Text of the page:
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Consider a static offline bipartite graph where we have complete knowledge of the two sets of vertices $U$ and $V$. Now an edge is drawn between a vertex of $U$ and vertex of $V$ if the difference of the values associated with the respective vertices is minimum. The problem is to maximize the number of edges drawn. It is a one-to-one mapping. Once an edge is formed it cannot be reverted. Set $U$ and $V$ are not necessarily of equal size. There is no ordering on the elements in the set $U$ as they are considered in what so order they are at considered unit of time. A $U$ vertex value minus a $V$ vertex value should be greater than or equal to zero only to draw an edge. Can anyone explain and give the ratio of this mentioned matching algorithm performance to the optimum matching that can be found in this scenario?

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  • $\begingroup$ Can you define "static" and "offline"? $\endgroup$ – Mike Pierce Jun 3 '15 at 4:36
  • $\begingroup$ Also, much of your post is hard to understand. In "...difference of the values associated with the respective vertices is minimum.", minimum among what? The sentence containing "... as they are considered in what so order they are at considered unit of time." is incoherent. What ratio are you looking for? $\endgroup$ – Mike Pierce Jun 3 '15 at 4:41
  • $\begingroup$ static refers that the values associated with the vertices in the U and V sets do not change and we know them. Offline refers that no new vertices are entering into the U and V sets. Actually both keywords meant to say that we have complete knowledge of the set U and set V before hand. $\endgroup$ – ksn Jun 3 '15 at 6:09
  • $\begingroup$ @Mike Pierce Say we have U set vertices with some values associated with each vertex. 'considered in what so order' I mean that there is no ordering like ascending or descending or any other criteria on those value. $\endgroup$ – ksn Jun 3 '15 at 6:18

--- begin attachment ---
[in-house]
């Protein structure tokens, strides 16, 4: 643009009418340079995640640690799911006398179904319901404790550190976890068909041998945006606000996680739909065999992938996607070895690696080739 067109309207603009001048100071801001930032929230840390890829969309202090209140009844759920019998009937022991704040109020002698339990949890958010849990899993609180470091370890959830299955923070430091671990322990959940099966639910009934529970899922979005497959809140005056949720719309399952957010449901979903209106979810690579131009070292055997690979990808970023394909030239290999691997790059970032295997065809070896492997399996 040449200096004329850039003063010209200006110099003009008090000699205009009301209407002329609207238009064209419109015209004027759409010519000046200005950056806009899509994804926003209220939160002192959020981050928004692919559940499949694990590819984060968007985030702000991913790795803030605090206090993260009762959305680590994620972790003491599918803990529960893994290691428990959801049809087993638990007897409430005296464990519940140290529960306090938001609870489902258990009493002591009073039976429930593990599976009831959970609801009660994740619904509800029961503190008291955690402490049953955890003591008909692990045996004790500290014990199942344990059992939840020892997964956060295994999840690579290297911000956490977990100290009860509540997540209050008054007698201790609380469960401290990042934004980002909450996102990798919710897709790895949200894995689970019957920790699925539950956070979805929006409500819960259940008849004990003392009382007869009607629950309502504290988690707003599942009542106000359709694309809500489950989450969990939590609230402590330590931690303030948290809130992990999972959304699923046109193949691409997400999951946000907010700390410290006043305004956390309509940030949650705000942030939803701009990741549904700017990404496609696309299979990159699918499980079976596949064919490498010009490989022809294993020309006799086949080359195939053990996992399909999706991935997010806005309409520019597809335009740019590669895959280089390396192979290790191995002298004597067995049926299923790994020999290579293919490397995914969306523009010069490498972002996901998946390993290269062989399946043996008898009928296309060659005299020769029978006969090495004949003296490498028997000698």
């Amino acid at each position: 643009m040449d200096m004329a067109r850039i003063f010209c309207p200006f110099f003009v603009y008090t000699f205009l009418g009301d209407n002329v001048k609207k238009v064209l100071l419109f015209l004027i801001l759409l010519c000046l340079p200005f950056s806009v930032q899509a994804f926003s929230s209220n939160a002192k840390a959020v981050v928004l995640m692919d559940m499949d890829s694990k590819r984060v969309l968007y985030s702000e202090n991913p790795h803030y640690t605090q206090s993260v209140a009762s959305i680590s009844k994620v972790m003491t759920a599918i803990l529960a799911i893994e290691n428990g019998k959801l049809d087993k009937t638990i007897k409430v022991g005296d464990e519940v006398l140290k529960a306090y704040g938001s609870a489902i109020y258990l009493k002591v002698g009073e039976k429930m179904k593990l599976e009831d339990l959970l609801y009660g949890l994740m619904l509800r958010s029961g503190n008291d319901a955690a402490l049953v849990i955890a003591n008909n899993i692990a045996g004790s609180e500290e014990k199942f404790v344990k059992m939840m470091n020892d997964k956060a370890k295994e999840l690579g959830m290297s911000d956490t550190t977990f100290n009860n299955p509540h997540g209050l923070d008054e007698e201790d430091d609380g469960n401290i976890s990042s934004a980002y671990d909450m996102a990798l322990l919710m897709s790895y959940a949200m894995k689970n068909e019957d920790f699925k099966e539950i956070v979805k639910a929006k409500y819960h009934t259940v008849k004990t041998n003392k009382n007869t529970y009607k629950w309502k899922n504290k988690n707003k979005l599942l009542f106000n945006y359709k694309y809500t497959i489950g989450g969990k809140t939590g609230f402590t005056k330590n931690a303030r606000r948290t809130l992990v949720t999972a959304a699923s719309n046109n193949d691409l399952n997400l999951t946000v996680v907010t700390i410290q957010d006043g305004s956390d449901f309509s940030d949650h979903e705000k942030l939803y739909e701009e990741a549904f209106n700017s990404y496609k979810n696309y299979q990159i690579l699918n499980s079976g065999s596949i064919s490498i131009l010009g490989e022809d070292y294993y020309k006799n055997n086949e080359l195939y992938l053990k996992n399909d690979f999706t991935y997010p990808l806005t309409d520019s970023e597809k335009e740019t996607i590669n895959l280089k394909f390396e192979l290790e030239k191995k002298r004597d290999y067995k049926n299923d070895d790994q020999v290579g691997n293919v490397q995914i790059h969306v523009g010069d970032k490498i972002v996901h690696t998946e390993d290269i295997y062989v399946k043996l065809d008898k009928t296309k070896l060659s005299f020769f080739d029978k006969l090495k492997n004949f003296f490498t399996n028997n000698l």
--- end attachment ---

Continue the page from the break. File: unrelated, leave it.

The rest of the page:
• $\begingroup$ Just pick a vertex 'u' from U and identify the minimum non negative difference of the value associated with it by looping over v's in the V set. Once identified, an edge is drawn between the corresponding 'u' and 'v'. Since it is one to one matching that 'v' wont be considered further. Continue with next 'u' from U set by repeating the same with rest out v's. $\endgroup$ – ksn Jun 3 '15 at 6:18
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What you are describing sounds like a variation of the assignment problem, except that your version has that $|U|$ and $|V|$ are not necessarily equal. The Hungarian algorithm seems to be a good solution to the assignment problem, and I imagine that it can be modified pretty easily to fit your situation.

As for finding the performance ratio, the Hungarian algorithm works in $\operatorname{O}(n^3)$, so I would imagine that it would change to $\operatorname{O}(|U|^2|V|)$ after it is modified. You can compare this to the runtime of your approach which is $\operatorname{O}(|U||V|)$. If you wanted a hard numerical ratio, I would suggest coding up the modified Hungarian algorithm and your approach and collecting some data.

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  • $\begingroup$ Can you explain the nature of the problem like it is np hard or under which category it falls. Can I refer the approach which I mentioned as greedy? $\endgroup$ – ksn Jun 3 '15 at 7:00
  • $\begingroup$ Can you please explain how it is |U|^2|V|) ? $\endgroup$ – ksn Jun 5 '15 at 5:21

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